Long the nation's most popular television series, "American Idol"has suddenly started to hit some flat notes — and it's threatening the money-making machine that has vaulted the Fox network to the top of the broadcast race.
Although it's still a big hit that other networks would love to have, "Idol's" ratings this month slid to the lowest level since its debut in summer 2002. And last week for the first time, "Idol" was beaten by a head-to-head competitor,CBS'surging sitcom"The Big Bang Theory,"in the major ratings categories.
The downward trend for a show that television executives call the Death Star, for its record of annihilating opponents, can be traced to a crowded marketplace of similar programs, waning viewer curiosity over two new judges and advancing age — the show is in its 11th season.
Further evidence that the glut of reality singing shows is taking its toll surfaced with a massive retooling of Fox's other entry in the sweepstakes, "The X Factor,"which failed to deliver the knockout ratings predicted by its star and producer, Simon Cowell, last fall.
On Monday, Cowell sacked three of his on-air colleagues, including former "Idol" judge Paula Abdul.
Meanwhile, NBC returns with the second season of "The Voice" on Sunday, giving it a special boost by slotting it directly after its Super Bowl telecast.
Fox executives in January had predicted a ratings drop for "Idol," but the falloff – more than 20% – has been far steeper than they anticipated.
That could potentially put the network in the position of offering free advertising time as compensation for commercial time bought before the season started. The major advertisers on "Idol" areCoca-Cola, Ford and AT&T, companies that have far-reaching deals involving products featured on the show as well as traditional commercials.
That doesn't mean "Idol" has lost all its power: Last Wednesday's episode was still the No. 1 program for the week, averaging 19.7 million total viewers, according to Nielsen. Fox executives point to early signs that viewers are watching the program on DVRs more than in the past, which will boost ultimate ratings. Another network "would gladly take the show off Fox's hands," Adgate noted wryly.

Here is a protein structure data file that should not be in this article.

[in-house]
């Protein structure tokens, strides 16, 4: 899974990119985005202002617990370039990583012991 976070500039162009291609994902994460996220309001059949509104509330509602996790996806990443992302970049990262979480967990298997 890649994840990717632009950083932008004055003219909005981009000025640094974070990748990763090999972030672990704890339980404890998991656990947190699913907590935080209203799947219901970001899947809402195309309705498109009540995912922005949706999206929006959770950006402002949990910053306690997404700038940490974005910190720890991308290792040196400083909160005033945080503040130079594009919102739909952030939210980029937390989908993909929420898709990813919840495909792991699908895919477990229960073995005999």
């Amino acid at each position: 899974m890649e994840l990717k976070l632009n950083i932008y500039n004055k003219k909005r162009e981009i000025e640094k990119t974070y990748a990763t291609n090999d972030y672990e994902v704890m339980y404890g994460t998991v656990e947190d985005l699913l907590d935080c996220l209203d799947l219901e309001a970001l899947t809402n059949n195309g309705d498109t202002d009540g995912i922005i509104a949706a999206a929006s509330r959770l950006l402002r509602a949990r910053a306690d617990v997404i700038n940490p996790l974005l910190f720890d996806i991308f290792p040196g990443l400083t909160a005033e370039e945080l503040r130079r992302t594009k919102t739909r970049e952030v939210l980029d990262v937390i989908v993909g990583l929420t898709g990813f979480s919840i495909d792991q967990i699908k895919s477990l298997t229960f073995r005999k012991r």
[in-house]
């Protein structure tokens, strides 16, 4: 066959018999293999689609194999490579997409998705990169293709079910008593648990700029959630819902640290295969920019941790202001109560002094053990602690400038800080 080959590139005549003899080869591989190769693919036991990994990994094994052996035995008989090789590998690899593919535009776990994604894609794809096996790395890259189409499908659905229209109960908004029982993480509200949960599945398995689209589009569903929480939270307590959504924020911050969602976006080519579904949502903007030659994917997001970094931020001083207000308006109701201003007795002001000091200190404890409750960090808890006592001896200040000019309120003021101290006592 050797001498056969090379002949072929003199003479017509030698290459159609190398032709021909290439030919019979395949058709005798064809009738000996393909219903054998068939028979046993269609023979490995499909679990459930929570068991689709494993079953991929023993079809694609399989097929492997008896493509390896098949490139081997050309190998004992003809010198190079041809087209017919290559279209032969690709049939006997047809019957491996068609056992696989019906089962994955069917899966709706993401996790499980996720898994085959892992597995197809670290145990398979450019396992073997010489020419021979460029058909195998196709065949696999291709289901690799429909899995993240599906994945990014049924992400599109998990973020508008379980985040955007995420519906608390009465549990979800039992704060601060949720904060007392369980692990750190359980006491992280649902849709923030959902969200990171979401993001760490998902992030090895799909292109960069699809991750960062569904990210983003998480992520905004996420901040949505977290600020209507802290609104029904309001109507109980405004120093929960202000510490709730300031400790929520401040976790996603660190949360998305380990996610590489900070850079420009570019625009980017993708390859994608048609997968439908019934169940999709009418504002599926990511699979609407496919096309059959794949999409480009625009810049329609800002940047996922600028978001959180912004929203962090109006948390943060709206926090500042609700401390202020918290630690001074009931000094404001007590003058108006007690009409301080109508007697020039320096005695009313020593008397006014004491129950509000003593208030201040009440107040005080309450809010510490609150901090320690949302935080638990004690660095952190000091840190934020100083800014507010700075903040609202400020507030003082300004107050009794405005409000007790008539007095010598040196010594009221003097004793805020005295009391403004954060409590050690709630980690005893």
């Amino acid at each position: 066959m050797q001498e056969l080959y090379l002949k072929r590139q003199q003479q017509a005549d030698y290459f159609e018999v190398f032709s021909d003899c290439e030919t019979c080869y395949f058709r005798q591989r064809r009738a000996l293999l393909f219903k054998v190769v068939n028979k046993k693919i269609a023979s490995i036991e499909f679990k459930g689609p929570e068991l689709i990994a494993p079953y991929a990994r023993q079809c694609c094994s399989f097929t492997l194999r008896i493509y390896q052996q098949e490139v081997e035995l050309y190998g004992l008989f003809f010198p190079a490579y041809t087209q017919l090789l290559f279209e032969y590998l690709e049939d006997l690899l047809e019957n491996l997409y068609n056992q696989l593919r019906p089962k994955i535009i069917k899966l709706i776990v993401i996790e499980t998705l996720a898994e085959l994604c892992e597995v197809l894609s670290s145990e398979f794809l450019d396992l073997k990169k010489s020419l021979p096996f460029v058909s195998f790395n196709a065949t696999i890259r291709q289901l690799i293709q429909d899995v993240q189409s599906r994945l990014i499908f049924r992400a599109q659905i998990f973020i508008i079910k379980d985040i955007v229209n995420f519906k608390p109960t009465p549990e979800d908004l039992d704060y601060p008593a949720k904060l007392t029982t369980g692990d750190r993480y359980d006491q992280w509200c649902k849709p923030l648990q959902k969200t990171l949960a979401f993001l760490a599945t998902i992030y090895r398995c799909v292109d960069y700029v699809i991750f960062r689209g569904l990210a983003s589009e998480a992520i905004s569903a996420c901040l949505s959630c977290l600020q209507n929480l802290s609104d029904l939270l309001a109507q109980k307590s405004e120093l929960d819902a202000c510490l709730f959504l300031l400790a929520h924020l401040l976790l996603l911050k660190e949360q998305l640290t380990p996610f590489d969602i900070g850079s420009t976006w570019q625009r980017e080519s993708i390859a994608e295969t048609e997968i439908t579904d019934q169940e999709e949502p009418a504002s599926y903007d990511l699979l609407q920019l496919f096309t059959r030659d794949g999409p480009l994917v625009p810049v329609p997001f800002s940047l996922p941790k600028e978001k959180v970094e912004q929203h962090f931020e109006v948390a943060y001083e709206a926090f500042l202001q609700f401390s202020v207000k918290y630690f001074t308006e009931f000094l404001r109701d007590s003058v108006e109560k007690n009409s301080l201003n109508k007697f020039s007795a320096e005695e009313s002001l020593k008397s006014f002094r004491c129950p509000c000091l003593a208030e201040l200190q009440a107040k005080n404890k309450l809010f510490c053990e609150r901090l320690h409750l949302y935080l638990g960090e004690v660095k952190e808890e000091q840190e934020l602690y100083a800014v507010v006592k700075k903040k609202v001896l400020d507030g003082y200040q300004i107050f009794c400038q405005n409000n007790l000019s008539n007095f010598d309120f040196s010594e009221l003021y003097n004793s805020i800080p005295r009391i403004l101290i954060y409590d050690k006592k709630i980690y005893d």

A Fox spokeswoman said executives would not comment for the record. Cowell and his spokesman did not return repeated messages and a representative of "Idol's" creator and executive producer, Simon Fuller, said he was unavailable.
Although they are pillars of the same network, the people behind the cameras on "American Idol" and "X Factor" have been tangling for years. Fox lawyers are scrambling to settle a lawsuit filed last year by Fuller against Cowell over "The X Factor."
Fuller sued Cowell in 2004 for copyright infringement over the British version of "X Factor," claiming "striking similarities to the 'Idol' format." According to court papers, Fox believed the British litigation could have a "ruinous effect on 'American Idol' and other business interests" and brokered a settlement.
Under the 2005 settlement, Fox promised to keep "X Factor" off the air during "Idol's" January through May run and give Fuller, a British impresario previously known for developing the Spice Girls into a hit-making act, an executive producer credit on "X Factor" — even though he had no operational role on the show.
Last year, Fuller filed suit again, saying that Fox had reneged on the credit arrangement; that suit is still pending and, according to Fuller's rep, settlement talks are underway.
Fox executives scoff at the notion, however, that "Idol" might be reaching the end of its glory days. It's still a top show in its 11th season — a feat that has not been equaled since"Cheers"was a hit for NBC nearly 20 years ago.
Equally important: "Idol" is still producing musical stars. Last year's winner, Scotty McCreery, released a smash country album that recalled the early successes of another "Idol" victor, Carrie Underwood.
And the first "Idol" winner, Kelly Clarkson, just grabbed the No. 1 spot on the iTunes singles chart. Her song has a chorus that Fox executives might want to sing along with: "What doesn't kill you makes you stronger."
Times staff writer Joe Flint contributed to this report.